Financial issues in Michigan divorces can lead to significant acrimony between spouses, even when the parties are forthcoming with one another about all property owned and acquired prior to and during the divorce. When one spouse attempts to conceal assets during a divorce case, there can be serious consequences. If you are wondering whether concealing assets during a divorce is illegal, it is critical to know that this behavior is in fact unlawful and can result in significant penalties under Michigan law. Our Michigan divorce lawyers will explain in more detail.
Disclosing Assets is Required by Law
When spouses are getting divorced in Michigan, whether or not to disclose all of your assets is not an option that you can exercise under Michigan law. State law in Michigan—as in other U.S. states—requires both spouses to disclose information about all assets before the divorce case can move forward.
Providing Information About Separate and Marital Assets and Debts During the Divorce
What do we mean when we say that you must disclose all assets under Michigan law? Michigan law requires both spouses to provide information about all property—assets and debts—that they acquired prior to and during the marriage as part of the divorce case. This means that each spouse must list all debts and assets that they own, along with information that can allow the court to determine whether those assets and debts should be classified as separate property (and not subject to distribution in the divorce) or as marital property (and subject to distribution in the divorce).
All assets classified as marital property—which is most assets acquired after the date of the marriage—will be divided according to the rule of “equitable distribution.” The rule of equitable distribution requires the court to consider a variety of factors to determine what kind of property distribution between the spouses would be fair given the specific circumstances surrounding their marriage and divorce. Property division is decided on a case-by-case basis. Yet the court cannot divide property equitably if it does not know about all marital property.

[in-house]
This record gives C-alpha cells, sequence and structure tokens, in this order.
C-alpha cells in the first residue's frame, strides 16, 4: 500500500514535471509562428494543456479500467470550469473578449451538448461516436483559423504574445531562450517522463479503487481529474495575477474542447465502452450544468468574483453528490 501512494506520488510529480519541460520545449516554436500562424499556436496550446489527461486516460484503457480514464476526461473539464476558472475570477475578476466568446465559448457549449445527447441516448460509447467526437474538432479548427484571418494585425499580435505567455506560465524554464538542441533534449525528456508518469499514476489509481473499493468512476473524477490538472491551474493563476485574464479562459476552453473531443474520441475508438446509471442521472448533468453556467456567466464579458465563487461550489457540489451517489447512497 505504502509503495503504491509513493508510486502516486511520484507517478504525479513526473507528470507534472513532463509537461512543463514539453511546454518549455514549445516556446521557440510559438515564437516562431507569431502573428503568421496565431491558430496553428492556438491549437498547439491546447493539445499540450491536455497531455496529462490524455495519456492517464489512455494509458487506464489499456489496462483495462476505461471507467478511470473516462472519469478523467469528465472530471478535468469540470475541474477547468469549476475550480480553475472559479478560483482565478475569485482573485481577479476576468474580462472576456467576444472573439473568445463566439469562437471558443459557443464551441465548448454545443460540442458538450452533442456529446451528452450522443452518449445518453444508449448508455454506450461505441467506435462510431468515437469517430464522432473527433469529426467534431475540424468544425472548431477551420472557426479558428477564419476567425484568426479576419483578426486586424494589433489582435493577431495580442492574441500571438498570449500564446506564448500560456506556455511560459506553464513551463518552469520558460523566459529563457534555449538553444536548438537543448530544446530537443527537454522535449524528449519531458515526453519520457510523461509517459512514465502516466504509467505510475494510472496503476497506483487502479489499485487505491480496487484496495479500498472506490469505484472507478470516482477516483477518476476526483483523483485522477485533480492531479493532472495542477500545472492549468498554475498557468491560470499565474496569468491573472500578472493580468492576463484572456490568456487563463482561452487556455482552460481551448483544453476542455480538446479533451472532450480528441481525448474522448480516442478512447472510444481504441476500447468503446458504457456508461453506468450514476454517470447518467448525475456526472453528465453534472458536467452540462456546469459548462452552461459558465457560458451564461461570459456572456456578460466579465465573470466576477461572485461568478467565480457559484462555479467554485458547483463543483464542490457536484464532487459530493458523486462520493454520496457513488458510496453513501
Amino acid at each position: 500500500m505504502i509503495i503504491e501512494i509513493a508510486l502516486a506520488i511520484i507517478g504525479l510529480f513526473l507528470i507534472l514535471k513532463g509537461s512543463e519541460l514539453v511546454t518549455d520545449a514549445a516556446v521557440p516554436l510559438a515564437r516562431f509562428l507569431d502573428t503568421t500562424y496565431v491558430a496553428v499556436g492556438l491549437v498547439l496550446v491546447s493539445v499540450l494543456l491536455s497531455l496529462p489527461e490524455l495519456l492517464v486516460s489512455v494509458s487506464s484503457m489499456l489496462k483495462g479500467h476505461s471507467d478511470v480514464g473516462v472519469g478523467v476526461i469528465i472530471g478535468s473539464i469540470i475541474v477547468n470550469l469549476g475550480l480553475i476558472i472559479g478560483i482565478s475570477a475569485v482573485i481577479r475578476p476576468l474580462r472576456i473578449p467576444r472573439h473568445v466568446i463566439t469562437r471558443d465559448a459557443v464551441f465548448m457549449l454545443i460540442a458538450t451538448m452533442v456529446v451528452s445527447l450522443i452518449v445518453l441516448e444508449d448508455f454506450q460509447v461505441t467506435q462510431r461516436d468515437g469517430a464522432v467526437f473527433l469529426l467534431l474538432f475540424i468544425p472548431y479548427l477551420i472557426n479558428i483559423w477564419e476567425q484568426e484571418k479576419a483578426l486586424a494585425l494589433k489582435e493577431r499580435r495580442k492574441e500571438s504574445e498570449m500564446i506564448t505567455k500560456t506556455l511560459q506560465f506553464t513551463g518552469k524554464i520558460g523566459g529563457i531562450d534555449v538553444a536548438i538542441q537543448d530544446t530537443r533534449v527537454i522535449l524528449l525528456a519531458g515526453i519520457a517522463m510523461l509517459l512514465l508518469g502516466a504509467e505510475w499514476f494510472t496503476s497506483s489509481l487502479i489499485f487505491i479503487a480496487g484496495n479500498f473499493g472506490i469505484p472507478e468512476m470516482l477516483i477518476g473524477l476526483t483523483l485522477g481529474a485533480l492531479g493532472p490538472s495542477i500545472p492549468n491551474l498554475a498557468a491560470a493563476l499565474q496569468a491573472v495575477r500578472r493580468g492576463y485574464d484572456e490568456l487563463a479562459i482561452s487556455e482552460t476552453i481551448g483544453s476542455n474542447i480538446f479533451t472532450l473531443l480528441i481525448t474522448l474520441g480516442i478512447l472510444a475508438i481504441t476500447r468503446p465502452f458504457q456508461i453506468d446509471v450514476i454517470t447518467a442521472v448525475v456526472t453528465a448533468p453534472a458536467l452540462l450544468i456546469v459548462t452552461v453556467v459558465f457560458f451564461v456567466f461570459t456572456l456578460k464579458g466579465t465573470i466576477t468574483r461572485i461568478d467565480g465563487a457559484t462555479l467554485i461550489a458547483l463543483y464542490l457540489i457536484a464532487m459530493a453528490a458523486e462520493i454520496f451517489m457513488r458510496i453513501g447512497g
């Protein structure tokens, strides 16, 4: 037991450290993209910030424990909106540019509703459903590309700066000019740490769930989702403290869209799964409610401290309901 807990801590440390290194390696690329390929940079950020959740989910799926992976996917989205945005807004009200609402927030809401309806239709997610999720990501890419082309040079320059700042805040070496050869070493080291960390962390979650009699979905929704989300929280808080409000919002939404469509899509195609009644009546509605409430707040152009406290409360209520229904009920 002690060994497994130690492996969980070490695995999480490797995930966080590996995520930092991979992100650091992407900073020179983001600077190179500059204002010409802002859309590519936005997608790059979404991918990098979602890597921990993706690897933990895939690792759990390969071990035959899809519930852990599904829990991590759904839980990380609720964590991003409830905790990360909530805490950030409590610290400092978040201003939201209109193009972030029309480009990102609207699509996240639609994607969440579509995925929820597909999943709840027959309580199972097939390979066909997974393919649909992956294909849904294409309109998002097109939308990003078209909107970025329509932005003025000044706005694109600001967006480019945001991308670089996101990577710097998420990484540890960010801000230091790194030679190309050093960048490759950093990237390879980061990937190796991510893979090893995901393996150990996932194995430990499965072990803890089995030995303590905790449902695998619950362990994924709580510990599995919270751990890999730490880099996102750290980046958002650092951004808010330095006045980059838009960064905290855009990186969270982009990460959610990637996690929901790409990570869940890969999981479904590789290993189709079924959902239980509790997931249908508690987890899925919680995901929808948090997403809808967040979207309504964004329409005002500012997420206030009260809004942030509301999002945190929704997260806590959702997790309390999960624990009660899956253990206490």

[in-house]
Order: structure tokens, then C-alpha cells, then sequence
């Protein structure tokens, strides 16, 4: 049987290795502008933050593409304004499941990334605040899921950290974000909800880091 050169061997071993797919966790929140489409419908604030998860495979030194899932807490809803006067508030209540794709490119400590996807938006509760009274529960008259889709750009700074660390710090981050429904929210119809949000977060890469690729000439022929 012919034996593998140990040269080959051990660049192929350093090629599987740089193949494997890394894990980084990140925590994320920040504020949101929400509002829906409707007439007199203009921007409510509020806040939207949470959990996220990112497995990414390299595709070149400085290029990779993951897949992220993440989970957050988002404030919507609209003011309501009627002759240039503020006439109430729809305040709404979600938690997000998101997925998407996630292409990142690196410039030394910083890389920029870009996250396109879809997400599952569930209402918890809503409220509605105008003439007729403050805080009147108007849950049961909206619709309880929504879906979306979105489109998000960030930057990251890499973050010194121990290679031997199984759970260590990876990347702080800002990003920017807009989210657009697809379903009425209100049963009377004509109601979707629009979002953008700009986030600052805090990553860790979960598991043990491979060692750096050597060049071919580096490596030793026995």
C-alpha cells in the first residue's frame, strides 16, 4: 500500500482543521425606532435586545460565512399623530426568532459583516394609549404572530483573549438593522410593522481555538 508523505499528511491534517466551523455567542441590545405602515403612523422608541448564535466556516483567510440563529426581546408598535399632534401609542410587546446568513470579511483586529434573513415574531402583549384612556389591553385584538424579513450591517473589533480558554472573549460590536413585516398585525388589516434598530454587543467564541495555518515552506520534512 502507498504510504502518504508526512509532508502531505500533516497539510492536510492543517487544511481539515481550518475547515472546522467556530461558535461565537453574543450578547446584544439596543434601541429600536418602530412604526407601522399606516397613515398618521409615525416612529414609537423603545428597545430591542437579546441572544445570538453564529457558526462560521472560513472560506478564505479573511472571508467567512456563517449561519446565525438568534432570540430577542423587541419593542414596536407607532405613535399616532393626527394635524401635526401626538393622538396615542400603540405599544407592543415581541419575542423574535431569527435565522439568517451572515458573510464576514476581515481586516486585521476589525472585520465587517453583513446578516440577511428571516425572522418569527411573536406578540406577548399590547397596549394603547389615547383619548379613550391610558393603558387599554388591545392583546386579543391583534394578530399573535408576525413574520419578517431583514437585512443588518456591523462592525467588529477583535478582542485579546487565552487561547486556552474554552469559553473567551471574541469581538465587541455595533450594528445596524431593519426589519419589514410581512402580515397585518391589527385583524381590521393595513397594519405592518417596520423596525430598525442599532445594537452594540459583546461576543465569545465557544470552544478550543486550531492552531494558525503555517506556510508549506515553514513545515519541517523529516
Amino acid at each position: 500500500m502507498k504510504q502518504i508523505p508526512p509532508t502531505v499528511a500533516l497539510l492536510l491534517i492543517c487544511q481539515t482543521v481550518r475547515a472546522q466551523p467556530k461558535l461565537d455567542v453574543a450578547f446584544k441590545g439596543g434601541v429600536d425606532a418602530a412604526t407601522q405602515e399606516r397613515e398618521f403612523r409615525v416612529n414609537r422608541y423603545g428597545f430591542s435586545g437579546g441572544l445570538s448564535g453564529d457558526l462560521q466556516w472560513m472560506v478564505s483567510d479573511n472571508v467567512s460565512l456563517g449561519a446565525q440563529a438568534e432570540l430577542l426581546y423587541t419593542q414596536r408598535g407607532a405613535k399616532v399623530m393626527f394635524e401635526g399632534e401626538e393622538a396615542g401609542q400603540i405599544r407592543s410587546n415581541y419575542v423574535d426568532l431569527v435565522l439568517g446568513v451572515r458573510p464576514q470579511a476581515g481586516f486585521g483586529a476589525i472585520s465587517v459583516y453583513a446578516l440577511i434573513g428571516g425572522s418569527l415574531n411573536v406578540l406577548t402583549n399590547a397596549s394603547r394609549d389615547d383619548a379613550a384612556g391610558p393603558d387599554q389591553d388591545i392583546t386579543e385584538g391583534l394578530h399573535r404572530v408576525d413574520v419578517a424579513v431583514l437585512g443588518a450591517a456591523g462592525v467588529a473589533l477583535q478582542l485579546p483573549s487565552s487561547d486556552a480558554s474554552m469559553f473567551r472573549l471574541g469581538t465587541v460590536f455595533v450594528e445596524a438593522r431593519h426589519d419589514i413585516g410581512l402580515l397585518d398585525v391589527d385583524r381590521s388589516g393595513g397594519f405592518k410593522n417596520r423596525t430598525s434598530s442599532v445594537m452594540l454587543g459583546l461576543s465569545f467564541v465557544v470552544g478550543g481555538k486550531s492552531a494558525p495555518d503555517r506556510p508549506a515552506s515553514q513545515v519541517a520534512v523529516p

Penalties for Concealing Assets in a Michigan Divorce
If one spouse does conceal marital property in an attempt to prevent it from being divided in the divorce, that spouse can face serious consequences. The court can hold the concealing spouse in contempt of court, and all of those hidden assets can be awarded to the other spouse. If the other spouse needs to hire a forensic accountant to track down the assets, the concealing spouse can also be responsible for associated costs and losses, as well as attorney’s fees.
Learn More from Out Michigan Divorce Attorneys
If you have concerns about hidden or concealed assets in your divorce, it is essential to seek advice from an experienced Michigan divorce attorney who can assist you. Our firm can discuss options such as adding a forensic accountant to your divorce team to track down hidden assets to ensure that you are treated fairly in your divorce case. Contact the Law Offices of Michael A. Robbins for more information about handling concealed assets in your Michigan divorce.